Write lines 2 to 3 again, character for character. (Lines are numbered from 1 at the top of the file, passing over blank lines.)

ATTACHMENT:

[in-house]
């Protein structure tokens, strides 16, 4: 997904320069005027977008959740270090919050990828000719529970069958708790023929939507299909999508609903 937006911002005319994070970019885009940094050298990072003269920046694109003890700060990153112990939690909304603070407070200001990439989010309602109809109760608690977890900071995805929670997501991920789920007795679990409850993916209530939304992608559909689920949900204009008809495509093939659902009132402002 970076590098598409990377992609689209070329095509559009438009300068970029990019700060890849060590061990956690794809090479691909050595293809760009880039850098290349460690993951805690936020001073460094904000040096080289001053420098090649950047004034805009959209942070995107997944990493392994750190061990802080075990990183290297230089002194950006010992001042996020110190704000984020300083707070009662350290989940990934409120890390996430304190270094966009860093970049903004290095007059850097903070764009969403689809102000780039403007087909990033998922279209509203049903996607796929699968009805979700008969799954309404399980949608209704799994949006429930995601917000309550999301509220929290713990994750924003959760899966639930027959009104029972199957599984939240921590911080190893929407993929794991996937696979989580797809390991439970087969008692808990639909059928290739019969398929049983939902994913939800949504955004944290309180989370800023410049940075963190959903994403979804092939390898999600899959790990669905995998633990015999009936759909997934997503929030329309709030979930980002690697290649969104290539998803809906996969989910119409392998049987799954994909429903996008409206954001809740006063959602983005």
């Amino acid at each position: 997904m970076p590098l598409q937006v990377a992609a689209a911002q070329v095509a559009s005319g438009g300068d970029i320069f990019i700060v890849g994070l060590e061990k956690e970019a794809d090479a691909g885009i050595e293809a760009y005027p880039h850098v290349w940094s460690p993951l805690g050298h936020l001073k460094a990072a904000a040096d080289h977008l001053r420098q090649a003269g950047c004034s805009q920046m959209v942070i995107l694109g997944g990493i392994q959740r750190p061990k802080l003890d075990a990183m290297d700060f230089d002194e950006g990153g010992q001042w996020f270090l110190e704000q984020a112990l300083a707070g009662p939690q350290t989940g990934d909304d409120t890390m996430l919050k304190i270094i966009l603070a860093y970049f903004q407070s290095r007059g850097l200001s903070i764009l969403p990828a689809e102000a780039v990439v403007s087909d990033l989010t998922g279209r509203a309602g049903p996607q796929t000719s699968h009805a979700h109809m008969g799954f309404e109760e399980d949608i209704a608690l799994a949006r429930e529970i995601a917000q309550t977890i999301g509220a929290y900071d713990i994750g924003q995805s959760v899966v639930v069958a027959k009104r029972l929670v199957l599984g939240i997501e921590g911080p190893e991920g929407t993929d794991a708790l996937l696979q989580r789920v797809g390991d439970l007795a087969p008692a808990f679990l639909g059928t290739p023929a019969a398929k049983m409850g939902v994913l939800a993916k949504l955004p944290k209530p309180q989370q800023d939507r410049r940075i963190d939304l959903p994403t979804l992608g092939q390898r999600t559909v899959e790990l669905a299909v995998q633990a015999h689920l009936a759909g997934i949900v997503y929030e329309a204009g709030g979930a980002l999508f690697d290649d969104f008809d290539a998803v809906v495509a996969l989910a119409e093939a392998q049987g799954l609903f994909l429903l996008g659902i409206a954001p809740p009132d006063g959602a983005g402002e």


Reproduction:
């Protein structure tokens, strides 16, 4: 997904320069005027977008959740270090919050990828000719529970069958708790023929939507299909999508609903 937006911002005319994070970019885009940094050298990072003269920046694109003890700060990153112990939690909304603070407070200001990439989010309602109809109760608690977890900071995805929670997501991920789920007795679990409850993916209530939304992608559909689920949900204009008809495509093939659902009132402002 970076590098598409990377992609689209070329095509559009438009300068970029990019700060890849060590061990956690794809090479691909050595293809760009880039850098290349460690993951805690936020001073460094904000040096080289001053420098090649950047004034805009959209942070995107997944990493392994750190061990802080075990990183290297230089002194950006010992001042996020110190704000984020300083707070009662350290989940990934409120890390996430304190270094966009860093970049903004290095007059850097903070764009969403689809102000780039403007087909990033998922279209509203049903996607796929699968009805979700008969799954309404399980949608209704799994949006429930995601917000309550999301509220929290713990994750924003959760899966639930027959009104029972199957599984939240921590911080190893929407993929794991996937696979989580797809390991439970087969008692808990639909059928290739019969398929049983939902994913939800949504955004944290309180989370800023410049940075963190959903994403979804092939390898999600899959790990669905995998633990015999009936759909997934997503929030329309709030979930980002690697290649969104290539998803809906996969989910119409392998049987799954994909429903996008409206954001809740006063959602983005």
């Amino acid at each position: 997904m970076p590098l598409q937006v990377a992609a689209a911002q070329v095509a559009s005319g438009g300068d970029i320069f990019i700060v890849g994070l060590e061990k956690e970019a794809d090479a691909g885009i050595e293809a760009y005027p880039h850098v290349w940094s460690p993951l805690g050298h936020l001073k460094a990072a904000a040096d080289h977008l001053r420098q090649a003269g950047c004034s805009q920046m959209v942070i995107l694109g997944g990493i392994q959740r750190p061990k802080l003890d075990a990183m290297d700060f230089d002194e950006g990153g010992q001042w996020f270090l110190e704000q984020a112990l300083a707070g009662p939690q350290t989940g990934d909304d409120t890390m996430l919050k304190i270094i966009l603070a860093y970049f903004q407070s290095r007059g850097l200001s903070i764009l969403p990828a689809e102000a780039v990439v403007s087909d990033l989010t998922g279209r509203a309602g049903p996607q796929t000719s699968h009805a979700h109809m008969g799954f309404e109760e399980d949608i209704a608690l799994a949006r429930e529970i995601a917000q309550t977890i999301g509220a929290y900071d713990i994750g924003q995805s959760v899966v639930v069958a027959k009104r029972l929670v199957l599984g939240i997501e921590g911080p190893e991920g929407t993929d794991a708790l996937l696979q989580r789920v797809g390991d439970l007795a087969p008692a808990f679990l639909g059928t290739p023929a019969a398929k049983m409850g939902v994913l939800a993916k949504l955004p944290k209530p309180q989370q800023d939507r410049r940075i963190d939304l959903p994403t979804l992608g092939q390898r999600t559909v899959e790990l669905a299909v995998q633990a015999h689920l009936a759909g997934i949900v997503y929030e329309a204009g709030g979930a980002l999508f690697d290649d969104f008809d290539a998803v809906v495509a996969l989910a119409e093939a392998q049987g799954l609903f994909l429903l996008g659902i409206a954001p809740p009132d006063g959602a983005g402002e």